S-Lang as the CIAO Scripting Language
The following is an outline on how it was decided that S-Lang should become the CIAO scripting language.
On top of the usual benefits one expects from the use of a scripting language (e.g. extensibility, rapid prototyping, dynamic/loose typing, no compilation, no malloc/free worries, etc), there were several additional requirements:
powerful mathematical capability (with transparent support for multi-dimensional arrays) that would serve as a basis for rapid scientific algorithmic development
concise syntax that will be as natural as possible for scientists to adopt
embeddability into existing applications
as small a footprint as possible (CIAO is already fairly large)
Other Languages Considered
We evaluated several major languages in this regard (Tcl, Python, Perl) and several lesser-known languages/environments (glish, the CINT/Root system from Integral, and S-Lang). Here is a short summary of the review, the details of which can be found in the memo "Evaluation of Alternatives for adding Arrays, Arithmetic, and Programmability to CIAO2.0".
Tcl was rejected primarily because it is string-based. Bulk numerical operations are inefficient and imprecise in Tcl because internally conversions must be done between string and numeric representations.
Perl, despite its power and the zealous love of its adopters, was rejected primarily on syntactical grounds. Most astronomers would not find it an intuitive scientific language. This is especially true given that at the time of the review CIAO already had interactive applications with their own simple command languages (ChIPS for plotting and imaging, Sherpa for modeling/fitting) with which Perl would not have meshed cleanly at all.
Python was a considerably stronger contender, both because of the general power of the language and the wide array of Python modules available. Ultimately the choice to reject it came down to several factors:
it is a much larger platform/language than is S-Lang
the powerful numerical and array-arithmetic capability we sought was not native to the language, but rather provided in additional modules (NumericalPy), which adds complexity to building/distributing CIAO
at the time of our review, Python was not positioned as an embeddable language; In fact, per Python FAQ 3.30:
In practice, few applications embed Python -- it's much more common to have Python extensions...
All of these mean it's much harder to incorporate Python seamlessly/invisibly within CIAO. Putting Python "into" the CIAO Sherpa and ChIPS applications would be much like "having the tail wag the dog."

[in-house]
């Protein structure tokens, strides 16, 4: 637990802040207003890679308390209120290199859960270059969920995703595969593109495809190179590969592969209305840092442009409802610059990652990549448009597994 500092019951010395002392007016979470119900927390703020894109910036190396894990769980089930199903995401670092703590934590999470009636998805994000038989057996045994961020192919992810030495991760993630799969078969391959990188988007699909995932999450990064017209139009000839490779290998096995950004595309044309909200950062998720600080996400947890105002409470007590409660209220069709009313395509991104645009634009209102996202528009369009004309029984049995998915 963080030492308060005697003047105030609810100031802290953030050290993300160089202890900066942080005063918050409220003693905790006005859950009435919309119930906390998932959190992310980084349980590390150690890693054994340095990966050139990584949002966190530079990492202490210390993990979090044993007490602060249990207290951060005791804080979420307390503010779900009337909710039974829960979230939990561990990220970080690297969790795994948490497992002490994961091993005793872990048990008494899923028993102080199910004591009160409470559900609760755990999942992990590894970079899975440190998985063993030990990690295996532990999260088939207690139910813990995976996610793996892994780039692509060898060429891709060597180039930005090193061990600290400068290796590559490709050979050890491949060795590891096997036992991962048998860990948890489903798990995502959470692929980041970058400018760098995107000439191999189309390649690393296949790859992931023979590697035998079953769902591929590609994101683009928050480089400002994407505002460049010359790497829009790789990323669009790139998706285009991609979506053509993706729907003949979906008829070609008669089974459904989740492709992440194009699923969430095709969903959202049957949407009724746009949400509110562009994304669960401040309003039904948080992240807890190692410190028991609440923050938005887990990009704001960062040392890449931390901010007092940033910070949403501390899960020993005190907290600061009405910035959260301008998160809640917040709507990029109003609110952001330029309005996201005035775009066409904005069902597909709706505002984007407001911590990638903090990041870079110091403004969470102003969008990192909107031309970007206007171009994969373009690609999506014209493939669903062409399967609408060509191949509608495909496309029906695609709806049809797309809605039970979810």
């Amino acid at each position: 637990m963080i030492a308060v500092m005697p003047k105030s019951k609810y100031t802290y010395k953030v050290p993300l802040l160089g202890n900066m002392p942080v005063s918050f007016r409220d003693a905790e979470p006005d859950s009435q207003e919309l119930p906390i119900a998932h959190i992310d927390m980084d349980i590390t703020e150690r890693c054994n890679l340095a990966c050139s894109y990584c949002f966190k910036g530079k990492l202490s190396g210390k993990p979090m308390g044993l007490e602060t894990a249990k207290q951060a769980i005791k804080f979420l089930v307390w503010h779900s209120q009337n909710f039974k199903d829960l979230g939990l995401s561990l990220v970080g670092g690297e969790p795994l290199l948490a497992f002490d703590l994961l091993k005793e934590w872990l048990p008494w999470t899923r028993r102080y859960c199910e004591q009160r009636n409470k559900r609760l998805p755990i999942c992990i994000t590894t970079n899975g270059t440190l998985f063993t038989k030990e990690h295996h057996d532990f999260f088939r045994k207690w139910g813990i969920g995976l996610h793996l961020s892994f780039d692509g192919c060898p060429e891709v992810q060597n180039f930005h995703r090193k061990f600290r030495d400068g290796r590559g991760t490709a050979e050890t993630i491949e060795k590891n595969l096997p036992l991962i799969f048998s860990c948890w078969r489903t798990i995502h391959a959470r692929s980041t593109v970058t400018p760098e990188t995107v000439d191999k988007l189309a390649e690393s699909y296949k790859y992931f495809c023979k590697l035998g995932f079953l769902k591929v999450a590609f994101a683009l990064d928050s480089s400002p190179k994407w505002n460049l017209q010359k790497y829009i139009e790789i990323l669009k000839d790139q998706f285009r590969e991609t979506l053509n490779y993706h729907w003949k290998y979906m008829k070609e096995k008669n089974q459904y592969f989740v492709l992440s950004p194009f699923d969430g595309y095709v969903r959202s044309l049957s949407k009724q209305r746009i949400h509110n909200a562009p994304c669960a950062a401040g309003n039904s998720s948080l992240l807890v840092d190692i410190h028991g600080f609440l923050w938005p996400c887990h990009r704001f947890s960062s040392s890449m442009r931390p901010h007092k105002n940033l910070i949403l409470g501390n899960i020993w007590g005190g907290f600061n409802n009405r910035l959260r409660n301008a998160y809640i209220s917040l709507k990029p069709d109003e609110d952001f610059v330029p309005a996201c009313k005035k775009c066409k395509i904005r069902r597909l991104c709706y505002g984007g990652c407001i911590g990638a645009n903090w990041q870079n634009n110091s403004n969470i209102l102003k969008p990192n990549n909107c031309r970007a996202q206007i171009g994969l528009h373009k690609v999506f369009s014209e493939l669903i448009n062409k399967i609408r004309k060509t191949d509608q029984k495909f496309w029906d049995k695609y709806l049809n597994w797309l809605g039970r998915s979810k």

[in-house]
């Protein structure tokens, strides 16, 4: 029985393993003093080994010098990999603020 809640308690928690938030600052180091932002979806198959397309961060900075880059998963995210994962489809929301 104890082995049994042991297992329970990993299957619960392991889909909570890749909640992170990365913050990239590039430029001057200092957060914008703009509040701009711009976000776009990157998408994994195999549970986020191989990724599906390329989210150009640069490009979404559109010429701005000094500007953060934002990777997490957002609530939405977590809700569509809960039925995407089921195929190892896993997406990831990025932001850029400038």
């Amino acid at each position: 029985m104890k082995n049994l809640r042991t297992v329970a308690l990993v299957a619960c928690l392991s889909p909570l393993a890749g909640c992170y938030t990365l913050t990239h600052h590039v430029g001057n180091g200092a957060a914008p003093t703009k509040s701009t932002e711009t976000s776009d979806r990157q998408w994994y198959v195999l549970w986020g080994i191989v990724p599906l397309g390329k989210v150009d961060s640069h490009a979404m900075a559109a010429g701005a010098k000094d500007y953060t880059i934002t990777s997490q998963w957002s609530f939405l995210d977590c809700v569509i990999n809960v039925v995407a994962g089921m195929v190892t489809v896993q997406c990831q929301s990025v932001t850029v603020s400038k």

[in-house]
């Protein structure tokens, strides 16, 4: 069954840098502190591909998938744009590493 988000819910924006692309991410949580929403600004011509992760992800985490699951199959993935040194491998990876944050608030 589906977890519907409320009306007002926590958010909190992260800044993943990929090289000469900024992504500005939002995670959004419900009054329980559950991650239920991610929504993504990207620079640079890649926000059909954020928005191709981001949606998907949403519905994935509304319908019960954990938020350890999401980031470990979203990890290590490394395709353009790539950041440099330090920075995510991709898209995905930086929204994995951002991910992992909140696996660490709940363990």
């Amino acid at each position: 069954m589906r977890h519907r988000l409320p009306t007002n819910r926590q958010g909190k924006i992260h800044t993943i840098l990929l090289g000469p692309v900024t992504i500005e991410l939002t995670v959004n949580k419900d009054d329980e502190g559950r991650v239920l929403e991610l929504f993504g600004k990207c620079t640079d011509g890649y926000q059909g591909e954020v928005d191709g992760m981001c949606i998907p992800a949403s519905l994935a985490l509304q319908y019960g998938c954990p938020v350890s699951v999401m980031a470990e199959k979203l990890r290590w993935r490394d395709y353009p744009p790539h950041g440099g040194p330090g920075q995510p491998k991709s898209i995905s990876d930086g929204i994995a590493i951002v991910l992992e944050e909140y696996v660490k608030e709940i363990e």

writing non-trivial Python scripts would eventually require familiarity with object-oriented programming techniques
SPACE/TAB/indenting issues: Python scripts traditionally require strict formatting, since class/module scoping is inferred from the indentation level of the code. From Dive into Python:
Python functions have no explicit begin or end, and no curly braces that would mark where the function code starts and stops. The only delimiter is a colon (":") and the indentation of the code itself.
While full-time programmers may be willing to adjust to this as the cost of using a powerful object-oriented scripting language (e.g., by using custom editor features to help with formatting), the idea of quickly prototyping an algorithm does not include the notion of paying strict attention to how many spaces you have on the line. It was felt that this would be a continual source of problems for scientists writing even simple scripts. Cut/paste can become rather troublesome, and so on.
The Benefits of S-Lang
In contrast, S-Lang is a procedural language with a C-like syntax which should be very familiar to a large majority of practicing scientists. While S-Lang admittedly has idiosyncrasies of its own, it does not require mastery of a distinctly new syntactic idiom (Perl), nor does it mandate strict editing format or the adoption of an object-oriented perspective (Python). Several CXC scientists, for example, have converted their IDL scripts to S-Lang with remarkably little effort (verging on the order of only minutes in some cases). S-Lang was designed from the outset to be embeddable, takes all of about 5 minutes to compile on an average system, and generates a shared object library that is less than 500K in size on Solaris. S-Lang was written by a professional physicist (Dr. John Davis, at the MIT CSR) and as a result provides intrinsic scientific/numerical capability that is superior to that of most scripting languages, and at the primitive level is nearly on par with that of commercial systems like IDL and MatLab.
While lesser-known than other scripting languages, S-Lang does have an international following, and a strong reputation for economy, quality, and speed. It is embedded within numerous extremely popular open-source applications (e.g., the SLRN newsreader, the Lynx web browser, the JED editor/emacs clone), and along with those applications is bundled with most Linux distributions (e.g., Redhat).
The chief disadvantages of adopting S-Lang are that the number of importable S-Lang modules available to the community is well below that of the other major scripting languages, and that the documentation corpus is likewise not as large. Given our niche, though, these were deemed less significant factors than those described above, and we are working on developing new modules as needs arise.